Last month, I gave a short intro to Node.js and Red Hat’s involvement in the Node.js project.  Today, I am happy to share that the Node.js community is releasing Node.js 16.

As is standard in Node.js releases, this version will not be promoted to long-term support (LTS) until October. We need the greater ecosystem to try it out and give the community feedback. This will allow us to address any issues in advance and make sure both the release, the ecosystem, and our customers are ready when it’s promoted.

In this post, I will highlight some of the new features and ongoing work in the 16 release, which  include:

  • Updated Platform support
  • V8 JavaScript Engine Version 9
  • N-API Version 8
  • New Promises APIs
  • Async Local Storage APIs

Platform Support

As with most major releases, this release updates the minimum supported levels for platforms and tooling used to build Node.js. Some examples include updating the minimum supported Xcode version to 11 and the GCC version for Linux and AIX platforms to 8.3. Please check the documentation in Node's building instructions for all the latest minimum levels.

More interesting is the work being done to add support for the new Apple M1 architecture. The Red Hat team is active in the Node.js build working group, helping to keep the infrastructure running to support the Power PC and s390 architectures, but also helps with work across the other architectures.

Red Hat's Ash Cripps, a build work group member for Node.js, has been actively working to install/configure M1 machines so that we can test/build binaries that are compiled for M1 and run natively. Node.js 16 will be the first version to provide native M1 support.

V8 JavaScript Engine Version 9

The V8 JavaScript engine is the runtime environment that executes JavaScript code. It's what lets JavaScript run across many platforms so developers don't need to worry about whether their code is running on Linux, Windows, macOS or whether the hardware underneath the OS is x64, Arm, or Power PC. However, V8 is written in C++ and requires the Node community to maintain and improve V8 for assorted operating system and hardware combinations.

Because of this Red Hat Node.js team gets a "sneak peak" at what is coming in new versions of the V8 JavaScript engine. As the platform owners for Power PC and s390 directories within V8 we are hard at work making commits every week to keep V8 running on these platforms. It’s great to see that work pay off as new features come to Node.js. One example this time is ECMAScript RegExp Match indexes. For more info on all of the features check out the V8 blog.

Node-API Version 8

Node.js 16 continues the journey of making it easier to create, build, and support native modules (also known as addons). Red Hat is one of the ongoing contributors to NODE-API, and Node 16 comes with NODE-API version 8, which includes new support for:

  • Type tagging objects - napi_type_tag_object/napi_check_object_type_tag
  • Freezing objects - napi_object_freeze
  • Sealing objects -  napi_object_seal

The additions in each version of NODE-API are driven by the use cases brought to the team from real-world use.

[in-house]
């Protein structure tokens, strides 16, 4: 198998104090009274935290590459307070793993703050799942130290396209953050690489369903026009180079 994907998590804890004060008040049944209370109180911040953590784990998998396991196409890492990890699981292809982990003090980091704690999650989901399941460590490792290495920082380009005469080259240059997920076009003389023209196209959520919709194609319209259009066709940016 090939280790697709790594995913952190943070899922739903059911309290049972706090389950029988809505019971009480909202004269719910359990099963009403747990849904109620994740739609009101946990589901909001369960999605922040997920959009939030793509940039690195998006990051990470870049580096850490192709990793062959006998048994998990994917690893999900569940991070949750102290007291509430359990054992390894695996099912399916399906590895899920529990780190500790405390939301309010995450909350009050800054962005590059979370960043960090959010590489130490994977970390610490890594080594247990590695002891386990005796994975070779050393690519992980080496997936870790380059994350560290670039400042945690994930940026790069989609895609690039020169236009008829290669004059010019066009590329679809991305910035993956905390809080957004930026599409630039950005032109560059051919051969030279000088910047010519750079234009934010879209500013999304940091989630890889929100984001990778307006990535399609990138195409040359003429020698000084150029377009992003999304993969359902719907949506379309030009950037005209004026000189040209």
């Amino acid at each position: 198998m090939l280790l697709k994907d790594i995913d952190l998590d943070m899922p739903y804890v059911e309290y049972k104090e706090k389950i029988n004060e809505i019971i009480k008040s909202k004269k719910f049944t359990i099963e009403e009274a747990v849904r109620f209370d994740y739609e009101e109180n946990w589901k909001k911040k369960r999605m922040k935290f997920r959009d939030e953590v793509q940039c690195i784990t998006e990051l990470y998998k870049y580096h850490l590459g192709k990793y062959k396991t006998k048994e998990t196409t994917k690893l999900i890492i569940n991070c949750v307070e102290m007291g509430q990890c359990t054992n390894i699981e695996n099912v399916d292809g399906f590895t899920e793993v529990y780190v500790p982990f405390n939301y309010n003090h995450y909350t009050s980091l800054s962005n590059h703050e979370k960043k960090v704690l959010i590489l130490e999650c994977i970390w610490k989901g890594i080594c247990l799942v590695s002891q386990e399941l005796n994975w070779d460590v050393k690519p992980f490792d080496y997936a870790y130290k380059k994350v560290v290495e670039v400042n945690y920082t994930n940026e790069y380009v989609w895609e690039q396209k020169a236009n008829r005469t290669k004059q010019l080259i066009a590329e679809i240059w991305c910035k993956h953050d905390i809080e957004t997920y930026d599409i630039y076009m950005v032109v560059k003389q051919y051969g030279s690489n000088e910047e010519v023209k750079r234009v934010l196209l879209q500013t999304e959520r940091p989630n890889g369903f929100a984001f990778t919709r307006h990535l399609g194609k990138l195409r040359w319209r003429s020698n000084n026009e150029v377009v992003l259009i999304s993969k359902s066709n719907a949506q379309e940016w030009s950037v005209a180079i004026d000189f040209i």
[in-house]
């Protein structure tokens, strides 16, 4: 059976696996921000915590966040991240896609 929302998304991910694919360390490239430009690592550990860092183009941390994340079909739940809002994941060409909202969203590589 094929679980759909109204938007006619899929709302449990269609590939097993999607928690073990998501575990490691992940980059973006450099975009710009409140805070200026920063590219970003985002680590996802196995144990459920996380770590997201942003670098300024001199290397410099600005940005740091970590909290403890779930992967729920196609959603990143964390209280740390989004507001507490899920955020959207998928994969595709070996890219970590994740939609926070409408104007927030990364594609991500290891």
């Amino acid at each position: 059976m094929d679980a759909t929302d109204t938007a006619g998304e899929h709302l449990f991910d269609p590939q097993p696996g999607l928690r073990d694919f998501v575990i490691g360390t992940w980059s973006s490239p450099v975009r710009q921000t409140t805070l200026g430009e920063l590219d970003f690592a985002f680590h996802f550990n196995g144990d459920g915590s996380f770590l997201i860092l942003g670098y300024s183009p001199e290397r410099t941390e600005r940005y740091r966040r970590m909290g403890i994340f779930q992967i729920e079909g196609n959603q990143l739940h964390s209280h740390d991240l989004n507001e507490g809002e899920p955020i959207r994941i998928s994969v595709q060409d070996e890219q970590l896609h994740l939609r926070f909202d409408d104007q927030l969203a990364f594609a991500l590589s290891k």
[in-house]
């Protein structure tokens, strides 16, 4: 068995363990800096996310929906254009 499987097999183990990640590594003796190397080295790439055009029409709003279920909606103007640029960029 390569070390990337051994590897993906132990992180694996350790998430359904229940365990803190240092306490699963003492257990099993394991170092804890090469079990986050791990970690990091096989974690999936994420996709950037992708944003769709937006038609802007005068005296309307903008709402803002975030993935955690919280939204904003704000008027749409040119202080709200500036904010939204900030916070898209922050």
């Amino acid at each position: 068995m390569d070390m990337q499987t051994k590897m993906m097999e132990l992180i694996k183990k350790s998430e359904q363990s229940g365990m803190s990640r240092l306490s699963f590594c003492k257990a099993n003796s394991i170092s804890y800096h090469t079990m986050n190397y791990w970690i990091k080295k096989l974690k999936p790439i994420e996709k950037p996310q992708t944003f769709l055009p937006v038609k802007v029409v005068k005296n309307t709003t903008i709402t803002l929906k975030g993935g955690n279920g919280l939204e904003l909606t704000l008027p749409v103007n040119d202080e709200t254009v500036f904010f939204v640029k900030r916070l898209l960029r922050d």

For more information about NODE-API, check out the API docs and node-addon-api.

Progress on adding promise based APIs

There is an ongoing strategic initiative within the project to add promise based APIs. One of the interesting additions in the 16 release is the addition of Promise based timer APIs. You can now do:

import {setTimeout} from 'timers/promises';

async function waitForTimer() {

  let curTime = new Date();

  console.log('timer started:' + curTime);

  await setTimeout(2000);

  curTime = new Date();

  console.log('timer expired:' + curTime);




With the output being:


timer started:Fri Apr 09 2021 13:44:33 GMT-0400 

timer expired:Fri Apr 09 2021 13:44:35 GMT-0400

It’s great to see ongoing progress to add promise based apis!

Async Local Storage APIs

Observability and problem determination are one of the key focus areas for Red Hat so that we can help our customers identify and resolve issues they have in production. In the Node.js project, we’ve been a long time member and supporter of the Diagnostics Working Group.

I hosted the first diagnostic summit in Canada back in 2018 and attended the second one in Germany 2019. One of the key things that came out of the second summit was the concept of providing an AsyncLocalStorage API that would be easier/quicker to get to stable than the underlying Async Hooks.

While we didn't quite get the AsyncLocalStorage API stable for the 16 release (many thanks to the Node.js collaborators still working hard on this), I’m hopeful that will happen before 16 becomes LTS in october so I’m going to mention it here anyway.

It is a key step to provide a built-in set of APIs that and be used by packages like OpenTelemetry in order to support the tracing component of Observability in Node.js applications (with logging and metrics being the others, if you are interested in metrics you might want to check out this recently updated article monitor Node.js applications on Red Hat OpenShift with Prometheus or our logging suggestions in the Red Hat/IBM Node.js reference architecture: logging).